Lacy Leaves

Leaves and branches adorn the sky
An organic filigree
Earthen wrought and weather tempered
It’s not just a tree.

Intertwined and interlocking
like a spider’s gossamer
A lacy parasol that once was
the city’s glamour.


Click on the photo to see it in the Gallery.

Tree on the Avenue

I had taken this photograph of one of the many trees lining the Main Street Avenue, it struck me that I could look up at these canopies along the avenue and feel a sense of calm and even tranquility but when I look back down and around me I am surrounded by rushing people, rushing vehicles, horns blaring and exhausts fuming.

Whilst processing the image I couldn’t think of much to say about this to put on the blog here…  and I thought I’d take up a suggestion someone once made about using a Haiku Poem to accompany it (for some reason the image gave me an Oriental vibe).  I read up on Haiku and realised that anything I attempted would likely come out wrong… and probably be laughed at by anyone who knows about Haiku, so I decided to at least put in these two paragraphs to accompany the photo, and yes I will put the attempt at Haiku under the photo…  If you don’t know about Haiku, then I’ll be fine, if you do know about Haiku… just don’t laugh out loud 😀


Fresh scents, a clear day
Trees adorned with other life
A busy street thrives.


Click on the image to see it in the Gallery

2013 Deck – Week 39

The Main Street Avenue is one of the few tree-lined avenues left in Georgetown, offices like the GRA and others believe that parking is more important than trees, shade, cooling and the beauty of the avenues, I believe that the “parking preparations that they have done to Waterloo street will result in those trees that remain there dying sooner rather than later.

Often, when walking down the avenue, I’d glance up at the lacy canopy and admire the shapes and patterns, and a few of those times, I’d even take a photo; this is one of those photos.


Click on the image to see it in the Gallery

2011 Deck – Week 42

Many times on a walk in the city I would take a photo of The Lodge, I don’t think I’ve ever used any of the photographs before, and since this week had very slim pickings, I chose one that I took in passing.  Actually I had a choice from eight subjects, this one just seemed better than the rest. 🙂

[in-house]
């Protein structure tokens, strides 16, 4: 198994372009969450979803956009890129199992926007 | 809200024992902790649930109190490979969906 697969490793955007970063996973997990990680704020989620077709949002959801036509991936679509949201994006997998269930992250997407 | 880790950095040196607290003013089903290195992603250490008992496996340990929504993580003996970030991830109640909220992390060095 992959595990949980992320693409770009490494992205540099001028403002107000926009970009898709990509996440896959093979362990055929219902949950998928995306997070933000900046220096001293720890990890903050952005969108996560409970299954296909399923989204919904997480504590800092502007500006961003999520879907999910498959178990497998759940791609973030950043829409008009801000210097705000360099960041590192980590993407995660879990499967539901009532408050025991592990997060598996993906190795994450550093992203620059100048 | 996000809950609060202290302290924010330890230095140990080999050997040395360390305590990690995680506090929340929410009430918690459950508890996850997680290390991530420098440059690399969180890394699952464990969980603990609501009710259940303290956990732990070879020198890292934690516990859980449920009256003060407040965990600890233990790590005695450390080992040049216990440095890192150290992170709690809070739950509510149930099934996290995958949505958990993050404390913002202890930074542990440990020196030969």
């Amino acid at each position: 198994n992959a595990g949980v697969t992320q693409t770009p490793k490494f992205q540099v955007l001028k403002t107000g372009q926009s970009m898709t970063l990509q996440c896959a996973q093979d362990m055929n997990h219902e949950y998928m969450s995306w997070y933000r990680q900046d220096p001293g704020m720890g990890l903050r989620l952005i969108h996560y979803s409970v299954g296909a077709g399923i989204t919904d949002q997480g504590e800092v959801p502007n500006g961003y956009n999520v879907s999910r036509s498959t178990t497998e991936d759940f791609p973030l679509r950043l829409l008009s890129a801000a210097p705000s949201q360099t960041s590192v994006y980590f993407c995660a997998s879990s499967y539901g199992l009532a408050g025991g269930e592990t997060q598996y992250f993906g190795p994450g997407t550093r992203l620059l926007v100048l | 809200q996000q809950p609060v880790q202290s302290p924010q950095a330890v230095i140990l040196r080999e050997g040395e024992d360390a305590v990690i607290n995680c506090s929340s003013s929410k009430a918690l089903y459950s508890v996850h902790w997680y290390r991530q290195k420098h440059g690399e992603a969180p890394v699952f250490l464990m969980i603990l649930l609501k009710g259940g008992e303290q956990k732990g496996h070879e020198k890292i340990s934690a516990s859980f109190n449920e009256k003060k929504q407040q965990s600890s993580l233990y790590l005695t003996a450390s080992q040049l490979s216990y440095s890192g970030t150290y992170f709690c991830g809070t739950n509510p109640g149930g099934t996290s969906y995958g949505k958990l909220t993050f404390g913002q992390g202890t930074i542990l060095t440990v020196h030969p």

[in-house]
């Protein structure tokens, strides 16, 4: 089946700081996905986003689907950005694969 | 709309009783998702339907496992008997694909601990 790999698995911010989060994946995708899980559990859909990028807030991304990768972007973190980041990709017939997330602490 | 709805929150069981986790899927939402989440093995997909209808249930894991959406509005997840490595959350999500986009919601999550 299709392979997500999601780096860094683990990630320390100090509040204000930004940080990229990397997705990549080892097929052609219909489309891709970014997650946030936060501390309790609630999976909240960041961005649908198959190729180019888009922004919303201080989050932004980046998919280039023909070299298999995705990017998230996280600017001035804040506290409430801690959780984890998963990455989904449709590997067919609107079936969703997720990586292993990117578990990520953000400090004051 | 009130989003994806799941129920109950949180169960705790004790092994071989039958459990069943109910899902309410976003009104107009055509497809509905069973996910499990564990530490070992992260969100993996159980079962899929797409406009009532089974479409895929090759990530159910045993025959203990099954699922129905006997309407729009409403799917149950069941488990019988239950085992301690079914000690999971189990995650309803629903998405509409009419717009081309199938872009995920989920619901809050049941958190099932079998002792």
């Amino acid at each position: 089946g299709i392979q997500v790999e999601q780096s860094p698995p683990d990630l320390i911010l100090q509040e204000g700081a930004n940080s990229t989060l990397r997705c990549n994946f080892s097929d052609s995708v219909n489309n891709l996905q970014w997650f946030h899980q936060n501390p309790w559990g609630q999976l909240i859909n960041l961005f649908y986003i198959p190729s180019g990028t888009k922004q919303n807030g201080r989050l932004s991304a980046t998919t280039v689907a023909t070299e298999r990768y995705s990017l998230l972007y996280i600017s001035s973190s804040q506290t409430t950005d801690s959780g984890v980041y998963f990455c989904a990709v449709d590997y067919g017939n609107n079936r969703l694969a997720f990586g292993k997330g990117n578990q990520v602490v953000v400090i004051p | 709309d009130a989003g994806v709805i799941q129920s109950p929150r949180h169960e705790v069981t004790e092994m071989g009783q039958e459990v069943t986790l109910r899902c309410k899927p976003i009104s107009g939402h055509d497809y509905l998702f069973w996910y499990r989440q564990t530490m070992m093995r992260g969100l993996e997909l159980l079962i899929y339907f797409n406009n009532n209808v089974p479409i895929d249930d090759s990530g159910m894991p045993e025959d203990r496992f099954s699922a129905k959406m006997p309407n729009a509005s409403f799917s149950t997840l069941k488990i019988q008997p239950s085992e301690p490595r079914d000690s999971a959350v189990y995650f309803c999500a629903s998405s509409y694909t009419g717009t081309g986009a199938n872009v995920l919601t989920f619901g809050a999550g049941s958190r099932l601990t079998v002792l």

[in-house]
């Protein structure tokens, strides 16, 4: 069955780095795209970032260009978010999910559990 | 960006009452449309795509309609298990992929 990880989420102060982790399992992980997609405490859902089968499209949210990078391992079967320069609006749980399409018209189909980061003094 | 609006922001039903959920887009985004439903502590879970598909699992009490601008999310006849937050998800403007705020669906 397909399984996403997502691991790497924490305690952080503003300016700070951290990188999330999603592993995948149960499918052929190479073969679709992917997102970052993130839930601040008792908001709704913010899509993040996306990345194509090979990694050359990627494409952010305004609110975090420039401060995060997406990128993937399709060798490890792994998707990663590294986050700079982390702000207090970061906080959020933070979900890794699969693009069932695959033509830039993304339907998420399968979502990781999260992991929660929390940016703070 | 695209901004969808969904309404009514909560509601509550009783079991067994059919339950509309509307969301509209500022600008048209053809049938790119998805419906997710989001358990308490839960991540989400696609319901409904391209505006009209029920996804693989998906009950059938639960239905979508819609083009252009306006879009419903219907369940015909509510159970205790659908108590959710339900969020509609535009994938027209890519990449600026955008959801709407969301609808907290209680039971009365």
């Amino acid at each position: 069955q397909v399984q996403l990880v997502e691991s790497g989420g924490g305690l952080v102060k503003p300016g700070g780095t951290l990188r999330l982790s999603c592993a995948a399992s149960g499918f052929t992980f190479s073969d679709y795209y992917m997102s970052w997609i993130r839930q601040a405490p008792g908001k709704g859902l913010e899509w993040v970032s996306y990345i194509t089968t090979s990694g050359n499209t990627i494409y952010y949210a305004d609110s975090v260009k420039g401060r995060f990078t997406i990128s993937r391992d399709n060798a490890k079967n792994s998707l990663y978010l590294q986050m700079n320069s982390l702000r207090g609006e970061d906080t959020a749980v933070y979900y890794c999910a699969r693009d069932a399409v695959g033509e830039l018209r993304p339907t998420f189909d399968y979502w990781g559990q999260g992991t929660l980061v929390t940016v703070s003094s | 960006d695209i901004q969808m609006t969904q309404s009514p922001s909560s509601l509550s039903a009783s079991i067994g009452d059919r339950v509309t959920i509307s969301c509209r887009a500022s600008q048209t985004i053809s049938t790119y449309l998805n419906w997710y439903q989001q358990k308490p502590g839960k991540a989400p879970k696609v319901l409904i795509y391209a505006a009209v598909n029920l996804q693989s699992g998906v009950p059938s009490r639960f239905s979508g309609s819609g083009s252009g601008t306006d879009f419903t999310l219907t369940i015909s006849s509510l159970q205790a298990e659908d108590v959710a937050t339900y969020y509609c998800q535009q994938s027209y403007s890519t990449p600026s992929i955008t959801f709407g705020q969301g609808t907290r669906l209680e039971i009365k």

This is one of those photos that when writing about it I feel very silly.  I don’t know anything about this place and I’ve seen it all my life.  Its one of those places that everyone just refers to as The Lodge, and they give you a knowing look, so I never asked, and was never told.  I’m sure those conspiratorial glances were more ignorance rather than knowledge.

So it seems to me that maybe I should ask someone… what is that place and what really goes on in there?  Do you think I’ll get answers on the blog?  🙂

2011 Deck – Week 23

Sometimes a photo is just a photo, nothing more, right?  Wrong!

Every photograph, yes, even snapshots, tell a story, not everyone can understand the story since the language might be different, the concepts are alien to some of us, and often the message is so subtle that it eludes many of us, but a story is there.  It might be a story in a single sentence, it might be a paragraph, it may even be a few chapters.  It is up to the photographer to tell as much or as little of the story as they like, and it is up to the viewer to read and interpret not what the photographer is trying to say, but what the image is saying.

Art is interpretive, and it is unlikely that two people will interpret any given  photograph in the same manner, similar maybe, they may even draw on each other’s observances and add them to their own, but the act of viewing a photograph is personal, it is between the viewer and the image, and sometimes, the relationship is profound, and others it can be negligible.

Some photographs make an impact and keep you looking back at them and seeing more than you had noticed in the beginning, others you may look at once, and never be drawn to them again, that’s just the way it is.

For many people, their snapshots tell more of a story than the “artsy” types of photos than others tend to like taking.  The story told by a snapshot at a family gathering is more personal than that told by most “professional” photographs, The story is not more nor less important, just different and more personal, and no one should seek to belittle one or the other, that’s just the way it is.

Tree, in June?